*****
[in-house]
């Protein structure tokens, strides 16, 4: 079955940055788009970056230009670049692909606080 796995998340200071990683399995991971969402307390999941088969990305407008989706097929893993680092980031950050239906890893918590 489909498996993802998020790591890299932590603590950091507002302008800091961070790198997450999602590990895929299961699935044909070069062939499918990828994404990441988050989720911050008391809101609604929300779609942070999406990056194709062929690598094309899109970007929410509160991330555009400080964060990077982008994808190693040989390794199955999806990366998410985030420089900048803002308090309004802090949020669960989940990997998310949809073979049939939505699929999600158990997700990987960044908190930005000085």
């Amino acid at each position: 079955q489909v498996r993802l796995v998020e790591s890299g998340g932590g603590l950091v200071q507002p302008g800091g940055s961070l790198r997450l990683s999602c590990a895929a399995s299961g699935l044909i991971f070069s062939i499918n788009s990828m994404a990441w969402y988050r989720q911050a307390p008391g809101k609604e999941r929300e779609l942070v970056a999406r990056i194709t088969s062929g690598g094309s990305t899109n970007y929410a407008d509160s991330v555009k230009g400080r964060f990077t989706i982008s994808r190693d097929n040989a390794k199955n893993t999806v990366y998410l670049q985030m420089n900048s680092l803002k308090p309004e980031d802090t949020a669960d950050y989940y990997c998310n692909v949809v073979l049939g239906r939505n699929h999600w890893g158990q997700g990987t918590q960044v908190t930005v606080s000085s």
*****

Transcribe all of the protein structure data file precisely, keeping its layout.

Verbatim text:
[in-house]
């Protein structure tokens, strides 16, 4: 079955940055788009970056230009670049692909606080 796995998340200071990683399995991971969402307390999941088969990305407008989706097929893993680092980031950050239906890893918590 489909498996993802998020790591890299932590603590950091507002302008800091961070790198997450999602590990895929299961699935044909070069062939499918990828994404990441988050989720911050008391809101609604929300779609942070999406990056194709062929690598094309899109970007929410509160991330555009400080964060990077982008994808190693040989390794199955999806990366998410985030420089900048803002308090309004802090949020669960989940990997998310949809073979049939939505699929999600158990997700990987960044908190930005000085």
């Amino acid at each position: 079955q489909v498996r993802l796995v998020e790591s890299g998340g932590g603590l950091v200071q507002p302008g800091g940055s961070l790198r997450l990683s999602c590990a895929a399995s299961g699935l044909i991971f070069s062939i499918n788009s990828m994404a990441w969402y988050r989720q911050a307390p008391g809101k609604e999941r929300e779609l942070v970056a999406r990056i194709t088969s062929g690598g094309s990305t899109n970007y929410a407008d509160s991330v555009k230009g400080r964060f990077t989706i982008s994808r190693d097929n040989a390794k199955n893993t999806v990366y998410l670049q985030m420089n900048s680092l803002k308090p309004e980031d802090t949020a669960d950050y989940y990997c998310n692909v949809v073979l049939g239906r939505n699929h999600w890893g158990q997700g990987t918590q960044v908190t930005v606080s000085s």